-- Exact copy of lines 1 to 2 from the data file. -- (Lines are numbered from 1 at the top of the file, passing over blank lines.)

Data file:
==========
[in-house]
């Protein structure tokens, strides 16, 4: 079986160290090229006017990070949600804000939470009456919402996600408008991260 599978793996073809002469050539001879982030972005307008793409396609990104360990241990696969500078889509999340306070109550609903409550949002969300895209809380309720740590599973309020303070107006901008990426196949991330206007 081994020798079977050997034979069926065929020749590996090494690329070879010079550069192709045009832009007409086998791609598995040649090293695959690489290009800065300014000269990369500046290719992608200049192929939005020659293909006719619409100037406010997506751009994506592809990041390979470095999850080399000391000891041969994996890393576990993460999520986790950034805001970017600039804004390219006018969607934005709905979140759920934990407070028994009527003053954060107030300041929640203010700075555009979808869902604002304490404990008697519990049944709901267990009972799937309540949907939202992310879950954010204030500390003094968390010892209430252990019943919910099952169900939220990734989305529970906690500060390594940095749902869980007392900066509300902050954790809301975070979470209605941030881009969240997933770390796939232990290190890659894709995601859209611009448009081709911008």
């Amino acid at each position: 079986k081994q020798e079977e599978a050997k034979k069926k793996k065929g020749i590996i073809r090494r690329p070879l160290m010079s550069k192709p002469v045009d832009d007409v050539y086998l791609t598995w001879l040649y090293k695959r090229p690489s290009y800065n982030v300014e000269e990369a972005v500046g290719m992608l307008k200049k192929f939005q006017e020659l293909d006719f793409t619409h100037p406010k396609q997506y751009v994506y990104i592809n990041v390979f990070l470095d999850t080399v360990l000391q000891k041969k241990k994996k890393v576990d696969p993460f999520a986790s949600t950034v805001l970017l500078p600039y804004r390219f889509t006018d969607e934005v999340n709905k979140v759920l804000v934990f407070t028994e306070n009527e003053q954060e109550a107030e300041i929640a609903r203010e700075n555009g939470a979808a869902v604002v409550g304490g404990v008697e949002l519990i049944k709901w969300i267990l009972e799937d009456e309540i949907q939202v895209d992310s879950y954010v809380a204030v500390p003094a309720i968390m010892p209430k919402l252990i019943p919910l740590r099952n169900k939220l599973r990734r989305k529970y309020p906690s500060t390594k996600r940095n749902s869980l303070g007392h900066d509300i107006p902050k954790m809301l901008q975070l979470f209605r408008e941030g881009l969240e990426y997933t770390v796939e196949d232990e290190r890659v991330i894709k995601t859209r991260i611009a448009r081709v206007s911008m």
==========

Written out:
[in-house]
């Protein structure tokens, strides 16, 4: 079986160290090229006017990070949600804000939470009456919402996600408008991260 599978793996073809002469050539001879982030972005307008793409396609990104360990241990696969500078889509999340306070109550609903409550949002969300895209809380309720740590599973309020303070107006901008990426196949991330206007 081994020798079977050997034979069926065929020749590996090494690329070879010079550069192709045009832009007409086998791609598995040649090293695959690489290009800065300014000269990369500046290719992608200049192929939005020659293909006719619409100037406010997506751009994506592809990041390979470095999850080399000391000891041969994996890393576990993460999520986790950034805001970017600039804004390219006018969607934005709905979140759920934990407070028994009527003053954060107030300041929640203010700075555009979808869902604002304490404990008697519990049944709901267990009972799937309540949907939202992310879950954010204030500390003094968390010892209430252990019943919910099952169900939220990734989305529970906690500060390594940095749902869980007392900066509300902050954790809301975070979470209605941030881009969240997933770390796939232990290190890659894709995601859209611009448009081709911008």